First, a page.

Anger as rail construction begins in Nairobi National Park

Kenyan conservationists expressed outrage Thursday after construction of a railway line began inside Nairobi’s famed national park, saying this defied a court order halting the project.

The extension of a Chinese-built railway that is Kenya’s biggest infrastructure project since independence through the vast wildlife reserve on the outskirts of Nairobi has been tied up in legal battles since 2016.

However last week, cranes, heavy machinery and scores of workers from the China Road and Bridge Corporation set up inside the park borders, working furiously inside an area cordoned off and protected by armed rangers.

“What we have seen here is a government that is hell-bent on getting its way and building this project even in defiance of court,” said Jim Karani, legal affairs manager of Wildlife Direct, which has been involved in the litigation.

A small group of activists held a protest Thursday to demand government comply with court orders stopping construction.

“It is very disappointing. The government is openly breaking the law,” said one protester, Catherine Chumo.


Commenting on the protest, Transport Cabinet Secretary James Macharia accused the conservationists of “maliciously trying to slow down the investment”.

He said the government would not “allow busybodies” to “abuse the process meant to benefit Kenyans.”

“We will protect national interest than individuals,” he added.

Mr Macharia was speaking during a tour of the port of Mombasa.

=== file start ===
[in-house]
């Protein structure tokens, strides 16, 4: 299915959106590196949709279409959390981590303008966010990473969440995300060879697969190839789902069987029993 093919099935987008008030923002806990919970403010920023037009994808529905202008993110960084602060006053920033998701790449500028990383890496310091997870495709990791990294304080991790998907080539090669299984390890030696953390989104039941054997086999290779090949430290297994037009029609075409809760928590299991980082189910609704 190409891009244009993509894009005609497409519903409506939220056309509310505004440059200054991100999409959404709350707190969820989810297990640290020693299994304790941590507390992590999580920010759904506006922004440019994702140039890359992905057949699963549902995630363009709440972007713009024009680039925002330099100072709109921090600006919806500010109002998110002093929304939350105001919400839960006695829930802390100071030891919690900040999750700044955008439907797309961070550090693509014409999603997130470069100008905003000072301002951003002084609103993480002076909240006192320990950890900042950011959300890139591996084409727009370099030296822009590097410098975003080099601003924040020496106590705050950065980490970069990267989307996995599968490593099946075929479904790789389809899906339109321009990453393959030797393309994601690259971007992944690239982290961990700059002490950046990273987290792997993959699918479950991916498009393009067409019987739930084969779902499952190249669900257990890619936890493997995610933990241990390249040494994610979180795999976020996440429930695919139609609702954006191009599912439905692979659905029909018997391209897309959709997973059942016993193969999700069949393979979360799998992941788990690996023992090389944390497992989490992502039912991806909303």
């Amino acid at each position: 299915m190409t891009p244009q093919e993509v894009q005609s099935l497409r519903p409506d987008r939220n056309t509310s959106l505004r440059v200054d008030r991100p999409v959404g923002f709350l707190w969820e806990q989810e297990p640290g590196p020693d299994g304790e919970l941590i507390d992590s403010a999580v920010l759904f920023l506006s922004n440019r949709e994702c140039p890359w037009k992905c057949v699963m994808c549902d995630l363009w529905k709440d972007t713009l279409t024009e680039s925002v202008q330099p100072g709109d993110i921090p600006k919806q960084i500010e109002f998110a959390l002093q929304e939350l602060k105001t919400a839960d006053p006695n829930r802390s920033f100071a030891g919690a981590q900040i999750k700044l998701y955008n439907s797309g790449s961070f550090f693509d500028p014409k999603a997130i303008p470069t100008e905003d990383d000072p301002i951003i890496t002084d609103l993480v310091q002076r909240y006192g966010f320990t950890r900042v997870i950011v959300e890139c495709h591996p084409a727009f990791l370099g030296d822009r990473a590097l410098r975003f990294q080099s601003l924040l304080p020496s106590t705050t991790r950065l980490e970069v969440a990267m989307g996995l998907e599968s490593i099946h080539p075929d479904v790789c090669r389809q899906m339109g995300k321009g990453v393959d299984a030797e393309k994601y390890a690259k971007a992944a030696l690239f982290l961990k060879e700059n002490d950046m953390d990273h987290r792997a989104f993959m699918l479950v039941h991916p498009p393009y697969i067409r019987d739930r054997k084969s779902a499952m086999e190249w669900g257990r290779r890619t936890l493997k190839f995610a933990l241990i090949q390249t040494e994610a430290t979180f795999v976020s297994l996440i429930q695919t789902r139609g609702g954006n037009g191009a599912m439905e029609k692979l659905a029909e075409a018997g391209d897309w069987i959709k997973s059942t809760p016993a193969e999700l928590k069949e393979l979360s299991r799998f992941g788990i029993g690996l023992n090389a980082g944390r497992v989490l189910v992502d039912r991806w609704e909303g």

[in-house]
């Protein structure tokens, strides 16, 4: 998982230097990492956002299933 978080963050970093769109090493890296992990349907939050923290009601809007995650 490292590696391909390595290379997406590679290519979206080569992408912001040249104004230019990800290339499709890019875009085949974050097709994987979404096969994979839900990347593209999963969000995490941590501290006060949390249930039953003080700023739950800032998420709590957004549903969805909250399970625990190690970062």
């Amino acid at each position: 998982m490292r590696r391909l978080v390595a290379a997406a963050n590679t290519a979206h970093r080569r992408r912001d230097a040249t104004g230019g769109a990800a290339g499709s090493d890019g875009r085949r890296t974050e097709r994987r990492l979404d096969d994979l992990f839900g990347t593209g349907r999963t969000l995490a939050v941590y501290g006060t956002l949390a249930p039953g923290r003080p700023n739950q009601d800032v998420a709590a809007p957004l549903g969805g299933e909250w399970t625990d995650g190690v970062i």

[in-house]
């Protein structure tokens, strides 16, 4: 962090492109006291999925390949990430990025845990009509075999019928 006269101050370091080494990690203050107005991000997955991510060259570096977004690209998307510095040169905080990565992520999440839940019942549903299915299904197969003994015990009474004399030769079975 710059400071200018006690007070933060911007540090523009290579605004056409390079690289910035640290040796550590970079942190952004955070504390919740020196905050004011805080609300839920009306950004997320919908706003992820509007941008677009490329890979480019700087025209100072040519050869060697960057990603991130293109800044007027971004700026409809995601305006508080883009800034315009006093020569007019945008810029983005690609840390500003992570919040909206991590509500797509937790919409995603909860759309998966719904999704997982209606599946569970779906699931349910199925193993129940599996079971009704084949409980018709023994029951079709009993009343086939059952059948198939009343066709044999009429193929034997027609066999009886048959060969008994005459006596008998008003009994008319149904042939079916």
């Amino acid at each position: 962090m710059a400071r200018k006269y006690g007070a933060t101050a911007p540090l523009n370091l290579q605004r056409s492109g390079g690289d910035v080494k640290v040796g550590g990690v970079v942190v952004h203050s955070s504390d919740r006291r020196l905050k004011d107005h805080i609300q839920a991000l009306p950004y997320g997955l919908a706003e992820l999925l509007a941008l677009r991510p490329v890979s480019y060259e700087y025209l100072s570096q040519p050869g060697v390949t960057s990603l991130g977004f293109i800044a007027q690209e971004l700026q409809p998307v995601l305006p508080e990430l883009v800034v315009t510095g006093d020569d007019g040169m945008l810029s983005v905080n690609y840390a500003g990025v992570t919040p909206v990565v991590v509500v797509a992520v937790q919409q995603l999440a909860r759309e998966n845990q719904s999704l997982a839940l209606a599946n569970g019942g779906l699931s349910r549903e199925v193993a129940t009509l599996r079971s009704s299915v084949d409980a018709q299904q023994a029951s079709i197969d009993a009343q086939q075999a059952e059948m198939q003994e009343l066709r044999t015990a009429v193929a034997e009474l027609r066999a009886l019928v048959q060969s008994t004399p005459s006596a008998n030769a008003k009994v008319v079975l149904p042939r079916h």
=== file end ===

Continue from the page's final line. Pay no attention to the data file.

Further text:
He said the SGR was a key critical project that is making a difference since completion of the Nairobi-Mombasa line, “now carrying about 6,000 passengers every day.”


Just seven kilometres from the heart of the capital, lions, hyenas and giraffes roam at will in the vast reserve that is facing multiple pressures from a burgeoning city and the accompanying infrastructure demands.

A first 483-kilometre railway line from Mombasa to a terminal east of the Nairobi National Park was completed in 2017.

The second phase through the park is being portrayed as vital to Kenya’s ambitions to eventually link to its regional neighbours.

Under the scheme, an elevated rail line will run across six kilometres of the park perched on pillars between eight and 40 metres tall.

Rail authorities maintain the pillars will be camouflaged, noise pollution reduced and freedom of movement maintained for the animals.

Legal wrangles

A coalition of interested parties first appealed to the National Environment Tribunal in 2016 to complain about the way in which an impact study was carried out, citing lack of public participation.

The tribunal ordered construction be stopped until the case could be heard, which it was required by law to do.

However in 2017, government tried to amend the law imposing an automatic halt to a project when a complaint is lodged at the environmental tribunal — burying the change in an unrelated prevention of torture act.

When conservationists learned of this they complained to the High Court which suspended the amendment.

While the protesters insist the stop order is still in place, Kenya Wildlife Services (KWS) insists construction is taking place legally.

Spokesman Paul Gathitu told AFP that the Chinese construction company had appealed to the High Court, arguing this automatically invalidated the stop order while that case was ongoing.

Kenya’s government has come under fire for recently ignoring a string of court orders.

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